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By Nandita Bose
NEW YORK (Reuters) - Walmart Stores Inc will raise entry-level wages for U. S. hourly employees to $11 an hour in February as it benefits from last month's major overhaul of the U. S. tax code, the company said on Thursday.
Walmart, the world's largest retailer and private employer, said it would also offer a one-time cash bonus, based on length of service, of up to $1,000, and expand maternity and parental leave benefits.
Walmart's announcement follows companies like AT&T Inc, Wells Fargo & Co and Boeing Co, which have all promised more pay for workers after the Republican-controlled U. S. Congress passed a tax bill that slashed the corporate tax rate to 21 percent from 35 percent.
President Donald Trump and his fellow Republicans have argued that the corporate tax cut, part of the biggest overhaul to the U. S. tax code in 30 years, will benefit workers and lead to more investment by U.
Walmart is likely to save billions of dollars from the new tax bill. Retailers, in general, have one of the highest average effective tax rates because a majority of their operations are in the United States.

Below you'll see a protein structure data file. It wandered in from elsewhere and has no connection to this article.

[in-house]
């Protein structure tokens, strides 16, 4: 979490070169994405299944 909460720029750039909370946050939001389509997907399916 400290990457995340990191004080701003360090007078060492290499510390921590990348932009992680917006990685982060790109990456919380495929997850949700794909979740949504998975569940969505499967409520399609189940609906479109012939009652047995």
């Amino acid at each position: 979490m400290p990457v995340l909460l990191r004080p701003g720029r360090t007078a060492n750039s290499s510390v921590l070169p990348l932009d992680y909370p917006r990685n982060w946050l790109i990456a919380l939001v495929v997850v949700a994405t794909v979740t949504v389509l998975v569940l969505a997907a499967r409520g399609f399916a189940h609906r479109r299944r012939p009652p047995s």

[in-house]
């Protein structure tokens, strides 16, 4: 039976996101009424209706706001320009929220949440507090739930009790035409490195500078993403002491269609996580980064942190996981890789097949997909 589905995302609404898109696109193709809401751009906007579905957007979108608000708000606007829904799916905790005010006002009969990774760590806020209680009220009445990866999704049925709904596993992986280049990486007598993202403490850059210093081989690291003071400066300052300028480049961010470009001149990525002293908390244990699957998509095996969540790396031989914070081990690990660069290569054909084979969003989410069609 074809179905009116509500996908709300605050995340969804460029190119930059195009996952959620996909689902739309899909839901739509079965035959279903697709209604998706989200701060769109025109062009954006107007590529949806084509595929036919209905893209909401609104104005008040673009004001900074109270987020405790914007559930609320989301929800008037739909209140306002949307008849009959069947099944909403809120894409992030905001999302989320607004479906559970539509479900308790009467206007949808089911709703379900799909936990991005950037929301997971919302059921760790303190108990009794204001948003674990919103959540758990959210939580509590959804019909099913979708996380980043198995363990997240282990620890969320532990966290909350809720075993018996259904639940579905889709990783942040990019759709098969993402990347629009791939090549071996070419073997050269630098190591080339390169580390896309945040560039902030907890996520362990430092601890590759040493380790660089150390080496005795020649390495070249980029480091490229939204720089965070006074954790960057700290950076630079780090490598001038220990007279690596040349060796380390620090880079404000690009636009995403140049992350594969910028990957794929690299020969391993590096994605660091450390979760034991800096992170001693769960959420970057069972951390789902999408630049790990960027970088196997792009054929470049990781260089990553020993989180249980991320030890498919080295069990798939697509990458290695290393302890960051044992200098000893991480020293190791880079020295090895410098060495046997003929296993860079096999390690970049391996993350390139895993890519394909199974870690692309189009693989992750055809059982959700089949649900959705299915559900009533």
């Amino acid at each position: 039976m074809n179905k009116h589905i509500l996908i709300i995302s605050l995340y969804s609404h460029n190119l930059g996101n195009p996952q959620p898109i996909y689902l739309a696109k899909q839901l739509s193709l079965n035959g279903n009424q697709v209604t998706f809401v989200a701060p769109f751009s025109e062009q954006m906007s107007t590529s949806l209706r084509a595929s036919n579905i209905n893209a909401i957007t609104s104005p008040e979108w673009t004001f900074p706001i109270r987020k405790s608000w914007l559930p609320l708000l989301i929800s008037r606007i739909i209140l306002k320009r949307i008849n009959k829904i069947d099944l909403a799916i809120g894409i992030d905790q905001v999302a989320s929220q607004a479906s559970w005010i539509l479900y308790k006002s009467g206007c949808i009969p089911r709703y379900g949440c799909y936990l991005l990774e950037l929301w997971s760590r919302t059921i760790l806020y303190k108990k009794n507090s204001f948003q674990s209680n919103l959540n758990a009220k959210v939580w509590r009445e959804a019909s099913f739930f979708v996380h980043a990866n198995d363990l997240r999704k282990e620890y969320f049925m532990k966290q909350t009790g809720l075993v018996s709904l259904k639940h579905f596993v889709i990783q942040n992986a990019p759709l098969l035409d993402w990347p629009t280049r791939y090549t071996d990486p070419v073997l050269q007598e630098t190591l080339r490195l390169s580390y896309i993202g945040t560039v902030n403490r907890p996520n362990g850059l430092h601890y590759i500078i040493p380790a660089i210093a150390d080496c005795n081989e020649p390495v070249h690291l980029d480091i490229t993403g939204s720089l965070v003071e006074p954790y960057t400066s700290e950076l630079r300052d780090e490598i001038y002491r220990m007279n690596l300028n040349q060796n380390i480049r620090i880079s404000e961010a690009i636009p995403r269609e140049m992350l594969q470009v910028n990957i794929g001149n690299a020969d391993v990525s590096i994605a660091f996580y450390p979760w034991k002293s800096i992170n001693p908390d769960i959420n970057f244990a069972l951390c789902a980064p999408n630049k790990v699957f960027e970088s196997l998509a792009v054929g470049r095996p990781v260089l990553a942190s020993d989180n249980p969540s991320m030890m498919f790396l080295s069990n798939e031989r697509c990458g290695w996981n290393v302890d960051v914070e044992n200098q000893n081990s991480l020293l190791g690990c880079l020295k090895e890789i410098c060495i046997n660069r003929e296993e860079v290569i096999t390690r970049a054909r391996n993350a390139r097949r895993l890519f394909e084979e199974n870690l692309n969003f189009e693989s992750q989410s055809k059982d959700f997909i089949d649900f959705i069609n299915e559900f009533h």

It will also help the retailer attract workers at a time when the U. S. unemployment rate is low - currently 4.1 percent - and so competition for low wage workers is rising.
"We are in the early stages of assessing the opportunities tax reform creates for us," President and Chief Executive Officer Doug McMillon said in a statement. The tax law gives the retailer an opportunity to be more competitive globally and to accelerate investment plans for the United States, he said.
Walmart employs about 2.2 million people globally, with more than 1.5 million in the United States, and had total global revenue of nearly $500 billion last year.
The hike will also increase the average hourly pay at Walmart for full-time employees to $14.50 from a current $13.85. The payscale for hourly workers will be from $11 to $24.70 per hour, the company said.
The company raised its minimum wage to $9 an hour in 2015. In 2016, it said employees who finished an internal training program would be eligible for $10 an hour. The retailer has spent about $2.7 billion to increase wages over the past few years.
The company is offering a one-time bonus to full and part-time employees based on their length of service, rising to $1000 for employees with 20 years of service. The one-time bonus will amount to $400 million in the current fiscal year and the company will take a one-time charge in the fourth-quarter of the current fiscal year to account for the charge.
Shares of the company were down 0.52 percent at $99.15 in early trade.
(Reporting by Nandita Bose; Editing by Lisa Von Ahn and Frances Kerry)
(This story has not been edited by Business Standard staff and is auto-generated from a syndicated feed.)